From their internship program, which has welcomed over 70 interns from 20 different countries, to their world tour every year where they host tea events in around 20 different European towns, their 2 week Japanese Tea Master Course in Wazuka, and their twice-weekly tea tours and tastings in Wazuka for international visitors – they are seriously committed to getting the word out there.

The Obubu Tea Garden

But what is that word? Well, mostly that word is JAPANESE GREEN TEA IS AMAZING (yes, I do know that’s five words. And I was shouting, sorry). But only 2% of Japan’s tea is exported. No wonder not much is known around the rest of the world. There isn’t room here to go too in-depth about Japanese tea, but here are 2 very important things to know: 1) Japanese green tea is hugely diverse and 2) you’ve got to find the good stuff.

1) When I say ‘Japanese green tea’ I am actually being incredibly vague – because there are so many kinds. Most people have heard of Sencha – this is Japan’s most popular green tea, making up around 62% of tea produced in Japan. But here is a short list of other types of Japanese green tea:

Shaded (Kabuse) Tea: e.g. shaded Sencha or Gyokuro famous for strong umami flavours (There will be much more information about shading in my next blog – so hold tight if you want to know more)
Bancha – a lower grade tea made from the lower leaves in between Sencha harvests
Matcha – a fine powder that is whisked with water. It is made from grinding Tencha.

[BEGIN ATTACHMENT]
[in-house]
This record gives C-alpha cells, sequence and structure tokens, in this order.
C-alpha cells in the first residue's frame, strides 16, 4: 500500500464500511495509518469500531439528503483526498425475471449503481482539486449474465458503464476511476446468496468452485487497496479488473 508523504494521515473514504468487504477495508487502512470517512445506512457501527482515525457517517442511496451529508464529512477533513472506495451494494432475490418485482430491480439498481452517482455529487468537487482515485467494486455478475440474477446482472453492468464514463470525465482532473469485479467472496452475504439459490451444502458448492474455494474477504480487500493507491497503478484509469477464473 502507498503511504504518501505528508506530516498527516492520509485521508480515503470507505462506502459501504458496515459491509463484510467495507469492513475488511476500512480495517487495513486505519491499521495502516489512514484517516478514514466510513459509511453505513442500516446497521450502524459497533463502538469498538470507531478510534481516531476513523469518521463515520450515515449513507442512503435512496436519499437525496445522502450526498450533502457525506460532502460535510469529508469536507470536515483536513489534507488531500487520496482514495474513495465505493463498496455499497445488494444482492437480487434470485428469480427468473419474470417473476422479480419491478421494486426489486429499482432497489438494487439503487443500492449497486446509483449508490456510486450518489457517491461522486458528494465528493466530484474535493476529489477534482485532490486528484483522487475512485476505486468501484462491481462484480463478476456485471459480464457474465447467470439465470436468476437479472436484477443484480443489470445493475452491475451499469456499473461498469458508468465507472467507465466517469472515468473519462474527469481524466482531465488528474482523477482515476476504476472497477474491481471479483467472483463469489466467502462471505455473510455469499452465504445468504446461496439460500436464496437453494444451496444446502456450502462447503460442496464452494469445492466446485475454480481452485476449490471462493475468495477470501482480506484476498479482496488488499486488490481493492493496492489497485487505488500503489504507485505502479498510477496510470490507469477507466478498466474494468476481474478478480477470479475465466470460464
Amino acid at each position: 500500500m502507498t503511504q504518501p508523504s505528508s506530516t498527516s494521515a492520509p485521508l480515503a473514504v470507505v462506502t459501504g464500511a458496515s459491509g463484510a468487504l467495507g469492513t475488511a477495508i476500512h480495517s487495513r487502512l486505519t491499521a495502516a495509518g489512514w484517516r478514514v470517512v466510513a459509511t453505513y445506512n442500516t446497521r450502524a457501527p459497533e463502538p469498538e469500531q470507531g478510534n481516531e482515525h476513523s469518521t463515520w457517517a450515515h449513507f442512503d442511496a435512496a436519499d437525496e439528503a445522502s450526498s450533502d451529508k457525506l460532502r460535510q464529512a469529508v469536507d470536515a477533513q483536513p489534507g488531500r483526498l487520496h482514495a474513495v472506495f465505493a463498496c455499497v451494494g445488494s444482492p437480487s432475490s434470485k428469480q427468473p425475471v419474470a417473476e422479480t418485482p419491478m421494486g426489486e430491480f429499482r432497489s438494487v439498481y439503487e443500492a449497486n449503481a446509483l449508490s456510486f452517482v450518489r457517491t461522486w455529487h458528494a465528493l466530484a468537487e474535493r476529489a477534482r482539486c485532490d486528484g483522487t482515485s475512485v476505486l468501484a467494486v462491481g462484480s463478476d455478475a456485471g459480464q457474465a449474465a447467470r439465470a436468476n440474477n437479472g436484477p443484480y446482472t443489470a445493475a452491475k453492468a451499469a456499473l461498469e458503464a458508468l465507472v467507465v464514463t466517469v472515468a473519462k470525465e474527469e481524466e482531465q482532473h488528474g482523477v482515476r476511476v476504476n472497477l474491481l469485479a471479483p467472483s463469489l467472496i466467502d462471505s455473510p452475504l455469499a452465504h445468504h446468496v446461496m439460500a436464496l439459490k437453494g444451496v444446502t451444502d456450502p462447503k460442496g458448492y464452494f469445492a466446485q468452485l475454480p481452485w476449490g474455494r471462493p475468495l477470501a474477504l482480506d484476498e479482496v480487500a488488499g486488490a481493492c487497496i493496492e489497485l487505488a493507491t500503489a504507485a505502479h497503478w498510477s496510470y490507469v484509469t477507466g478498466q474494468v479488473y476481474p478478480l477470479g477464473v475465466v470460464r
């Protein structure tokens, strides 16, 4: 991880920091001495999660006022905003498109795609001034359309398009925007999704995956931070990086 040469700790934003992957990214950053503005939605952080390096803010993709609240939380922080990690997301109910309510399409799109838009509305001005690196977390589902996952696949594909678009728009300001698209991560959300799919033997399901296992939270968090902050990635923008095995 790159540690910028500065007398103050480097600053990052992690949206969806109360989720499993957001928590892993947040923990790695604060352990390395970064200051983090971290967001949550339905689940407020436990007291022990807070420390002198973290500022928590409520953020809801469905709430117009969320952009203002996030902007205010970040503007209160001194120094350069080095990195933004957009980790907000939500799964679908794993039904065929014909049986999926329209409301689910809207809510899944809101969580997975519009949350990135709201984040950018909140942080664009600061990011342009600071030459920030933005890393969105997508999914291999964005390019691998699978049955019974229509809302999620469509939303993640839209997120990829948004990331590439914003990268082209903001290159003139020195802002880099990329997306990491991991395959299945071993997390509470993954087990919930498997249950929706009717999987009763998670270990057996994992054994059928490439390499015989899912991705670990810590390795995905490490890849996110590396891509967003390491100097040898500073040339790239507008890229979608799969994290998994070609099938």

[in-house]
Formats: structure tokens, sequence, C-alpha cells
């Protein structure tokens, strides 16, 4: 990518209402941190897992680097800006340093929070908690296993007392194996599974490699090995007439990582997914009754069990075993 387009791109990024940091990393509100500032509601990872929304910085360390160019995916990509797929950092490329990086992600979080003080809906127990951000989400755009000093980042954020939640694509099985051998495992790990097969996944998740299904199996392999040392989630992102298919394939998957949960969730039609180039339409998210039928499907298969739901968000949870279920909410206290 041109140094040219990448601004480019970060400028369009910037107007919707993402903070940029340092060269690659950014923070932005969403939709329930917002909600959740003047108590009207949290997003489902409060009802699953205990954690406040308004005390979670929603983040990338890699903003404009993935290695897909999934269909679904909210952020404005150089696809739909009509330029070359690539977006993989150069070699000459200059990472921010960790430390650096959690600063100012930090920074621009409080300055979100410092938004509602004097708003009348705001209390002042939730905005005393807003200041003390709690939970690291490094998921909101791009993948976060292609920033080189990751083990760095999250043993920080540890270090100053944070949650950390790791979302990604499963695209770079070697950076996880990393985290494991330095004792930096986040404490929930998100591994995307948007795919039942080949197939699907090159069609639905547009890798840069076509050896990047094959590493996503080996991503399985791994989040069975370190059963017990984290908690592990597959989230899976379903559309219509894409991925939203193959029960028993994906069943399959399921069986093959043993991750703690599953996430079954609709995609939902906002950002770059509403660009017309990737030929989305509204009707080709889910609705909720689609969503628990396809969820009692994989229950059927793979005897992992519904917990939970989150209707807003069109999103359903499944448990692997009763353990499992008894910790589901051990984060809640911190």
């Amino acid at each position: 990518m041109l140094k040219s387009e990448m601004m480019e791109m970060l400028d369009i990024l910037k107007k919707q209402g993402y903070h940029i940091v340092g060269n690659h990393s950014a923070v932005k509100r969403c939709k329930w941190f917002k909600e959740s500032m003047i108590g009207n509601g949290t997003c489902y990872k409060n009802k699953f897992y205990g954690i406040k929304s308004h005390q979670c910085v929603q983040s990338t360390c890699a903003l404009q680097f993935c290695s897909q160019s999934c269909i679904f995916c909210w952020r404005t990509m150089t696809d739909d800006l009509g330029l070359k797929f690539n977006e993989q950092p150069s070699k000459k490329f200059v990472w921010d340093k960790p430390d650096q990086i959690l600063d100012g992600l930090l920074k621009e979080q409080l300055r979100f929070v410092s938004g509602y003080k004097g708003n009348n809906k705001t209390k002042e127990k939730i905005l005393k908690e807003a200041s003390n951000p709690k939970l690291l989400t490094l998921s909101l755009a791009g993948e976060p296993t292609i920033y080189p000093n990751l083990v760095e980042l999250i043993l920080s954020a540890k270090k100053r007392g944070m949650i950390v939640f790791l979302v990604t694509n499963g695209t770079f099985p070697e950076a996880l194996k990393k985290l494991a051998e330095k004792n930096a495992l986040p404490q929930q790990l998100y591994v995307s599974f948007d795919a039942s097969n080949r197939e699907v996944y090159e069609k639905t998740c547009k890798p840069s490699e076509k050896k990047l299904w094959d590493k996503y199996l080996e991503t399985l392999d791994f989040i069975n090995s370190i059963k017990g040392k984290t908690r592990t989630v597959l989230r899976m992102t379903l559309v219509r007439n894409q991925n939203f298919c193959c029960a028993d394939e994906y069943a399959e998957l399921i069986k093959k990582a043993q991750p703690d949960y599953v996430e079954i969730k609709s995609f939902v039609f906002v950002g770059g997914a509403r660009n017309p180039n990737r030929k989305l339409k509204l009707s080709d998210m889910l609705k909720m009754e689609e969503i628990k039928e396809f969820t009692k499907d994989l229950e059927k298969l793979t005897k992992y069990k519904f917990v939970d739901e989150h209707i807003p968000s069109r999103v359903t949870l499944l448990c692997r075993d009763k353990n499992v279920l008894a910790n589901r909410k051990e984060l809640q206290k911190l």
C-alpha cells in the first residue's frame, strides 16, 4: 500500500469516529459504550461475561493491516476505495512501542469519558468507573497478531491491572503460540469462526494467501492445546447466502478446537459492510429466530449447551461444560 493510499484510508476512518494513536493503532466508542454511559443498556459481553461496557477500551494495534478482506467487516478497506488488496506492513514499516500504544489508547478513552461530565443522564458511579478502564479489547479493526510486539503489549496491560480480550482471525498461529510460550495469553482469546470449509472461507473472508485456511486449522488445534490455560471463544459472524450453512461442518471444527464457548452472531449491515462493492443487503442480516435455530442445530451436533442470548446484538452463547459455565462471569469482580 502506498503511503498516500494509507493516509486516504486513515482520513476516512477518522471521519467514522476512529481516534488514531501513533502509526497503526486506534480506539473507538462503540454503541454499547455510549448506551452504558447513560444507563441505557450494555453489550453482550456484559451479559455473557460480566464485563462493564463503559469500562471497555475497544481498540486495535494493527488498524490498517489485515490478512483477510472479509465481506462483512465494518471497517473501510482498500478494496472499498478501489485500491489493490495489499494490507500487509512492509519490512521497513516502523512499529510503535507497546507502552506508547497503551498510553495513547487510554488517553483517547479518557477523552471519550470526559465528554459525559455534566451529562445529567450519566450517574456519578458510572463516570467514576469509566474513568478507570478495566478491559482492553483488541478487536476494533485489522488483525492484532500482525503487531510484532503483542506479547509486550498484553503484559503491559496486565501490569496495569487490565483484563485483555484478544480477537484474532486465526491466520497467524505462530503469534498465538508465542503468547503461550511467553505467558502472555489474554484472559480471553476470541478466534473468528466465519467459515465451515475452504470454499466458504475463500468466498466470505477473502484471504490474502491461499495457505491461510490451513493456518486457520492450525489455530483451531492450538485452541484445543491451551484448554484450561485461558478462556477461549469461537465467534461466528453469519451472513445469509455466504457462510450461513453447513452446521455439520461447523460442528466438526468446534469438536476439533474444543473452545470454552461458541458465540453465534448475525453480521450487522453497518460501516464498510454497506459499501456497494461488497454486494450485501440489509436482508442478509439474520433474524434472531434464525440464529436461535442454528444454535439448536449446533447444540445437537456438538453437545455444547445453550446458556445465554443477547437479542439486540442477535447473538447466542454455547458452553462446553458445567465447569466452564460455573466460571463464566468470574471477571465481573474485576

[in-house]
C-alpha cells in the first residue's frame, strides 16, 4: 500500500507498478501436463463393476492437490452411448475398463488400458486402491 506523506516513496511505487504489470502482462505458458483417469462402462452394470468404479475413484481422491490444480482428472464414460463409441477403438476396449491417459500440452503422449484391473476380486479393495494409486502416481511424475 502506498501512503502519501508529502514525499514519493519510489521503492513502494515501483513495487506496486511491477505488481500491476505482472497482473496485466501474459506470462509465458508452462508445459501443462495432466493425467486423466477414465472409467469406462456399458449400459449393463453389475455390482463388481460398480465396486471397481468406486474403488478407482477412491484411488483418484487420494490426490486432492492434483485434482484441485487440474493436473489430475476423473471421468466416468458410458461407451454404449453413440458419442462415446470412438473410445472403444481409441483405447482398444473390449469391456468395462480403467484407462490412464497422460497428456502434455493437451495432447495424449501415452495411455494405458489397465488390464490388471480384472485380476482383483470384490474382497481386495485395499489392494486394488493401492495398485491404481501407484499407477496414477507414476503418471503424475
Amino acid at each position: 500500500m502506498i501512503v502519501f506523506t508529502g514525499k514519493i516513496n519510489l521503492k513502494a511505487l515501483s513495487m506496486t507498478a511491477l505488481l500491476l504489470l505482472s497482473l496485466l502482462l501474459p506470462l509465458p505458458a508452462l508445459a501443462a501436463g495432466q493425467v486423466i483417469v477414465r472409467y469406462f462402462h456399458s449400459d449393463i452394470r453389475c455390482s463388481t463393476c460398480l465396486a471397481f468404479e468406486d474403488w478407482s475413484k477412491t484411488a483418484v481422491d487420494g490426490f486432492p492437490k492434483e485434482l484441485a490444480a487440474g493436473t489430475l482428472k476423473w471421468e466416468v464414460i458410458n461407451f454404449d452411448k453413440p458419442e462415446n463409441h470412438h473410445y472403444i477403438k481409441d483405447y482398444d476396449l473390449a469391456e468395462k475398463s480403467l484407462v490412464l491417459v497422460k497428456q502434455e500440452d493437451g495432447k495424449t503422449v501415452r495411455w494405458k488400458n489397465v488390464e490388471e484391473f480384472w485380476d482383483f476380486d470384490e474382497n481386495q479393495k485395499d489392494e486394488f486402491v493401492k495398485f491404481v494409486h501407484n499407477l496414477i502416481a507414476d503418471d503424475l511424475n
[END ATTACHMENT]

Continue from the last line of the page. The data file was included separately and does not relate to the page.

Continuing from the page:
Tencha – the raw material for Matcha. Tencha is a shaded tea that is made from just the leaves, simply steamed and dried. The stems are removed to make Kukicha.
Kukicha - just the tea stems make a lovely drink on their own. They can also be roasted for a different flavour.
Hojicha – roasted green tea. The liquor is brown and has a toasty flavour.
Genmaicha – any green tea mixed with roasted rice kernels.
It’s amazing that all of these teas are so different and yet they are all green tea. Why is that? The answer is something that not only makes them all green tea but also makes them uniquely Japanese: steaming. To make any green tea, the leaves must be heated to a certain temperature to stop oxidation. However, the only country that uses steam to do this is Japan, and it means that the leaf retains more of its green colour, as well as enhancing the characteristic vegetal, almost seaweed taste.

That’s a very simple Japanese tea 101 for you, now moving onto my second point:

2) When I say that you have to find the good stuff, I’m giving you an easy task as Canton provides only the highest quality teas.  Sourcing good quality tea is important for a lot of reasons, much of the tea on the Japanese market is cut, sorted and blended after processing and sold at auction in huge amounts, with a uniform taste every year. What's wonderful about Obubu is that because they are a small company who sell direct to tea-lovers, they have the freedom to make small quantities of seriously good tea. Obubu only produces what is called ‘Aracha’ or ‘pure tea’, which means no secondary processing. This also means that the tea reflects the environment in which it is grown and can taste different every year, like a fine wine, which is pretty exceptional really. Who wants the same old taste every year? Keep us fine tea lovers on our toes, I say.

So what I’m really getting at is: Whether you are already a Japanese tea aficionado or you’ve tried some basic Sencha, but not seen what the fuss was about, or even if you’ve never tried anything Japanese, you have to try Canton’s tea from Obubu.  Who wouldn't want to taste the best tea Japan has to offer - especially when it’s made by the dancing man?

All teas in the Canton collection are available for businesses to buy through our online wholesale shop.


The Obubu Tea Garden